As a country that earns its living exporting commodities, elevated prices have so far saved Canada from the kind of credit crunch experienced south of the border. In fact, for the last two years easy money has created a housing bubble. So, as the market begins to cool there’s growing speculation there’ll be a sharp correction – and one that would deepen if China’s rapid growth slows. This may be less of a concern for Canada’s banks, protected as they are by government guaranteed mortgage insurance, than its taxpayers.
For 20 years the average house cost $80,000 but between 2001-06 all the major markets in Canada doubled, as more lenient mortgages were introduced, culminating with zero-down, 40-year mortgages by late 2006. After a brief hiatus, Canadians have been lured by cheap money and have carried on buying houses they can’t really afford – detached as they have been from the economic reality facing other Western economies.
High earners in particular, whose incomes have been rising faster than everyone else, have been bidding up prices. By trying to keep up with these Joneses Canadians now have the highest consumer debt to financial asset ratio among 10 OECD countries, including the U.S., as they’ve taken advantage of low rates to maintain spending.
A sign of just how overextended Canadian homeowners are is that 375,000 mortgage holders in Canada are already challenged by their current payments and may not be able to handle higher rates, according to the Canadian Association of Accredited Mortgage Professionals
This is why the Canadian Centre for Policy Alternatives, in a study published last week, estimates house prices in Vancouver, Edmonton, Calgary, Ottawa, Toronto and Montreal will fall about 25% at best, and 35% at worst. Their view has been echoed in reports by CIBC and TD Bank economists, who agree that the appreciation in house prices has been quicker than justified by housing market fundamentals
This leaves home-owning taxpayers seriously exposed, because over half of Canadian mortgages are effectively guaranteed by the government – given that virtually all mortgages where the loan to value ratio is greater than 80% are guaranteed indirectly or directly by the Canadian Mortgage and Housing Corporation. Of course, the ability to pass on the risk to government agencies has not exactly encouraged the banks to be any more circumspect in their lending than Fannie Mae and Freddie Mac were in the U.S..
“With such ready access to taxpayer bailouts, Canadian banks need little capital. They naturally make large profit margins, and they can raise money even if they act badly,” write Peter Boone and Simon Johnson in an article titled ‘The Canadian Banking Fallacy.’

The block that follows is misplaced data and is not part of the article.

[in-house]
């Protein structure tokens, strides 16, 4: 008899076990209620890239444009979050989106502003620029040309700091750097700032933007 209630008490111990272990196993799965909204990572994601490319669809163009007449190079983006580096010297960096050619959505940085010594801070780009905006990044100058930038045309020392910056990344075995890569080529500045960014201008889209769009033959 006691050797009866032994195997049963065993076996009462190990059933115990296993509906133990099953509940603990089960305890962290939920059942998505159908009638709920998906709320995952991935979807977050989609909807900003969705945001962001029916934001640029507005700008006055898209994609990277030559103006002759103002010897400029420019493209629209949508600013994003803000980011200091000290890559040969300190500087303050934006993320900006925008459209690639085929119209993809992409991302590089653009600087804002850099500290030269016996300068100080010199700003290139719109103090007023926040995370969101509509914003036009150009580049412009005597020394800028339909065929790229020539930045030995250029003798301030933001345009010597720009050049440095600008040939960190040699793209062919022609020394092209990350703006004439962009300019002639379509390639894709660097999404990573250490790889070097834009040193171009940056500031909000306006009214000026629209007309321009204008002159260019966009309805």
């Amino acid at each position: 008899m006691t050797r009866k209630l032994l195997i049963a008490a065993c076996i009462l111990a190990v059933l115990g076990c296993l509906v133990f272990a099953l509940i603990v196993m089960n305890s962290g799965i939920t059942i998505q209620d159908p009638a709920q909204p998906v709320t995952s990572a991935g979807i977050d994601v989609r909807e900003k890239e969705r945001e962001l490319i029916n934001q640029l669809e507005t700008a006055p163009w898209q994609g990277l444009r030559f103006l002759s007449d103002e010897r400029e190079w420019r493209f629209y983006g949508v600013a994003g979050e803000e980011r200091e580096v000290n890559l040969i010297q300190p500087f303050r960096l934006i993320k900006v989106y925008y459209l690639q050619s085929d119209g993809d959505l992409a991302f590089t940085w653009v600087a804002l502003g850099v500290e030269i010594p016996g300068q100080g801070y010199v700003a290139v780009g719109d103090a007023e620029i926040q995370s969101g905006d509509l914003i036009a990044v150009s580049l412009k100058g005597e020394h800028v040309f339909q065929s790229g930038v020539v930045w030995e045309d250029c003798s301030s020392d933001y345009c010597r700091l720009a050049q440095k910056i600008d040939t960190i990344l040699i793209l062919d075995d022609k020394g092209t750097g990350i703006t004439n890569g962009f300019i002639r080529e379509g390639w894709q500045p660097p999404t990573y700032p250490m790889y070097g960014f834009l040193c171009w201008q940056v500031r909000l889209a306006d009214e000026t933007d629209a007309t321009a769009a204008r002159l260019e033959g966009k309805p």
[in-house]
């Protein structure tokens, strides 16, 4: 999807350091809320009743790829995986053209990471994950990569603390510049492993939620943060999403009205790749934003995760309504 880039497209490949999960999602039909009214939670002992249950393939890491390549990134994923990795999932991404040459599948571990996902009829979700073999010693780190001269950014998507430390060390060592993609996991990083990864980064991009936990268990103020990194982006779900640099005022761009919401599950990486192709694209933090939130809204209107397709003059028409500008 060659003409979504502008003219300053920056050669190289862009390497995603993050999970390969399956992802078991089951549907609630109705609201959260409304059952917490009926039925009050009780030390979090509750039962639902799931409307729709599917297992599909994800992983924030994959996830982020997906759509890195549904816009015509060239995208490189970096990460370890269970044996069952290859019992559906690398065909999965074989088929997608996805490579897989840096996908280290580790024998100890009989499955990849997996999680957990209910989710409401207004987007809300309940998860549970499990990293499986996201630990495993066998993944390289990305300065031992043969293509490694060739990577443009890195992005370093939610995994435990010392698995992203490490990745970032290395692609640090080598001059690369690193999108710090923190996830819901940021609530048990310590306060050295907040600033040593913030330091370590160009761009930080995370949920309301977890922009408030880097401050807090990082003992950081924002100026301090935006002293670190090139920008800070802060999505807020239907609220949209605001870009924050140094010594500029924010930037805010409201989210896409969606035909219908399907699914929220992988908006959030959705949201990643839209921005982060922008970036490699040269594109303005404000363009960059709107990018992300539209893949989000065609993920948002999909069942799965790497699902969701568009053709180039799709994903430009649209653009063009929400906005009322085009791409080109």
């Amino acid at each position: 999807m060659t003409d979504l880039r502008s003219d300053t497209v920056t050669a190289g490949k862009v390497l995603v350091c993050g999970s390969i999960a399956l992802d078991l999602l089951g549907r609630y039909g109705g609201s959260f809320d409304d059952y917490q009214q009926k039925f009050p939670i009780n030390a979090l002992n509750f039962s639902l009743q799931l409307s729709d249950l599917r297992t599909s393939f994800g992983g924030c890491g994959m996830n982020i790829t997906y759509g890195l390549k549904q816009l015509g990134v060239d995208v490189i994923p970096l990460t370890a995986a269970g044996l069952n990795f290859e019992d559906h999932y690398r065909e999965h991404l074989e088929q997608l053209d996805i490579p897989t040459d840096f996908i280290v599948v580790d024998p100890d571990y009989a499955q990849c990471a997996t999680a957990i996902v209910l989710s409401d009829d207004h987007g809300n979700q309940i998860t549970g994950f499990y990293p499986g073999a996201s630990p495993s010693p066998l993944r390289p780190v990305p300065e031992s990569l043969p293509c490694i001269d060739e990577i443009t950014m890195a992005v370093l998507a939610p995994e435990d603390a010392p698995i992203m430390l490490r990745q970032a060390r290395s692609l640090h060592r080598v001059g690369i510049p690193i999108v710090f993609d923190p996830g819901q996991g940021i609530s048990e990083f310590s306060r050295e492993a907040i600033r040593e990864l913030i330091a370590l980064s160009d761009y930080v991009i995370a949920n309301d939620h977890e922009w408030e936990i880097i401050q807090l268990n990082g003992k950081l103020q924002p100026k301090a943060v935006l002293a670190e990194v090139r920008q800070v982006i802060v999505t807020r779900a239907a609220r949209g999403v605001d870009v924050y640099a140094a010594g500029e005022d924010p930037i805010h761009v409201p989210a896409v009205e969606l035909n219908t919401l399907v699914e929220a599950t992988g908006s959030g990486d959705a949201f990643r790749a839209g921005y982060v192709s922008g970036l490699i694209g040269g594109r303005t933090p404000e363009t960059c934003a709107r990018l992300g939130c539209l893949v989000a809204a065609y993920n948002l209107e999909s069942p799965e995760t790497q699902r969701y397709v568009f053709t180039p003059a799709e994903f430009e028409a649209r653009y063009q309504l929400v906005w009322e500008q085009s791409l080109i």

And if Canada’s banks have not been acting badly, they may have been acting irresponsibly, they suggest, given “the camaraderie between the regulators, the Bank of Canada, and the individual banks” – a supposed systemic strength of the Canadian system.
At the end of 2008 Canadian banks were actually significantly more leveraged – and therefore more risky – than well-run American commercial banks. Canada’s five largest banks averaged 19 times leveraged, with the largest bank, Royal Bank of Canada, 23 times leveraged. In comparison JP Morgan was 13 times leveraged, and Wells Fargo was 11 times leveraged. Similarly, JP Morgan’s tier one capital was 10.9% percent, while Royal Bank of Canada had just 9% percent. And U.S. banks also tended to have more tangible common equity than did Canadian banks.
The government clamped down on the loosest lending standards in 2006, when it forbade zero-per-cent-down mortgages with amortization periods longer than 35 years. But by then the housing market had slipped its leash, forcing it to tighten standards this year, by insisting buyers qualify for mortgages at the five-year rate instead of the lower variable rate, and insisting on higher down payments.
“The need to take the Canadian consumer away from the credit punchbowl remains a pressing one,” says Bank of America Merril Lynch, which is why the Bank of Canada will keep hiking rates for the time being. So far the Canadian economy has weathered the storm, but slowing home sales and wage growth that has been decelerating sharply since the start of 2009 are signs that the risk for the Canadian economy is weighted to the downside – especially with talk of a double-dip in the US, and OECD leading indicators rolling over.
A wave of defaults isn’t imminent, but Canadian banks balance sheets still have the potential to deteriorate rapidly, given that they have been “more than willing to collect on the sizable net interest margin” by increasing lending throughout the financial crisis. We all know now what reigning in a credit bubble means. Rising taxes to cover losses on mortgage insurance could be a double-whammy for Canadian consumers when the housing bubble eventually deflates.